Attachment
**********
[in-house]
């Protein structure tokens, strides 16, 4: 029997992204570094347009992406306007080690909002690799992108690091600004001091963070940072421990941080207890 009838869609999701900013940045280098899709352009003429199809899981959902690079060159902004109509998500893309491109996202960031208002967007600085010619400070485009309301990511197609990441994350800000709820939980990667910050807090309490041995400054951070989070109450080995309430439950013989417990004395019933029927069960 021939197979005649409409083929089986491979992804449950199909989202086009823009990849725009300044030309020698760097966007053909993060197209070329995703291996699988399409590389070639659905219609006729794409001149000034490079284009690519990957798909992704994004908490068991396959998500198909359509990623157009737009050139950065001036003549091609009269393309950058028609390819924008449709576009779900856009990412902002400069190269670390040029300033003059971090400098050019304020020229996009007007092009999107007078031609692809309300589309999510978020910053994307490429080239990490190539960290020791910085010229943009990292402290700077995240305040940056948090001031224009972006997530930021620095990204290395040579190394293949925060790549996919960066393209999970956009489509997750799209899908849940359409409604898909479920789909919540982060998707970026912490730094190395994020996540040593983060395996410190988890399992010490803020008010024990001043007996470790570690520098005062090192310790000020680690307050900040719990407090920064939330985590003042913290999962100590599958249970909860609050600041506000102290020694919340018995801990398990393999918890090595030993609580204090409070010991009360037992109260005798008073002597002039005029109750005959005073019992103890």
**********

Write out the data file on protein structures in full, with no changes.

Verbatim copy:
[in-house]
């Protein structure tokens, strides 16, 4: 029997992204570094347009992406306007080690909002690799992108690091600004001091963070940072421990941080207890 009838869609999701900013940045280098899709352009003429199809899981959902690079060159902004109509998500893309491109996202960031208002967007600085010619400070485009309301990511197609990441994350800000709820939980990667910050807090309490041995400054951070989070109450080995309430439950013989417990004395019933029927069960 021939197979005649409409083929089986491979992804449950199909989202086009823009990849725009300044030309020698760097966007053909993060197209070329995703291996699988399409590389070639659905219609006729794409001149000034490079284009690519990957798909992704994004908490068991396959998500198909359509990623157009737009050139950065001036003549091609009269393309950058028609390819924008449709576009779900856009990412902002400069190269670390040029300033003059971090400098050019304020020229996009007007092009999107007078031609692809309300589309999510978020910053994307490429080239990490190539960290020791910085010229943009990292402290700077995240305040940056948090001031224009972006997530930021620095990204290395040579190394293949925060790549996919960066393209999970956009489509997750799209899908849940359409409604898909479920789909919540982060998707970026912490730094190395994020996540040593983060395996410190988890399992010490803020008010024990001043007996470790570690520098005062090192310790000020680690307050900040719990407090920064939330985590003042913290999962100590599958249970909860609050600041506000102290020694919340018995801990398990393999918890090595030993609580204090409070010991009360037992109260005798008073002597002039005029109750005959005073019992103890």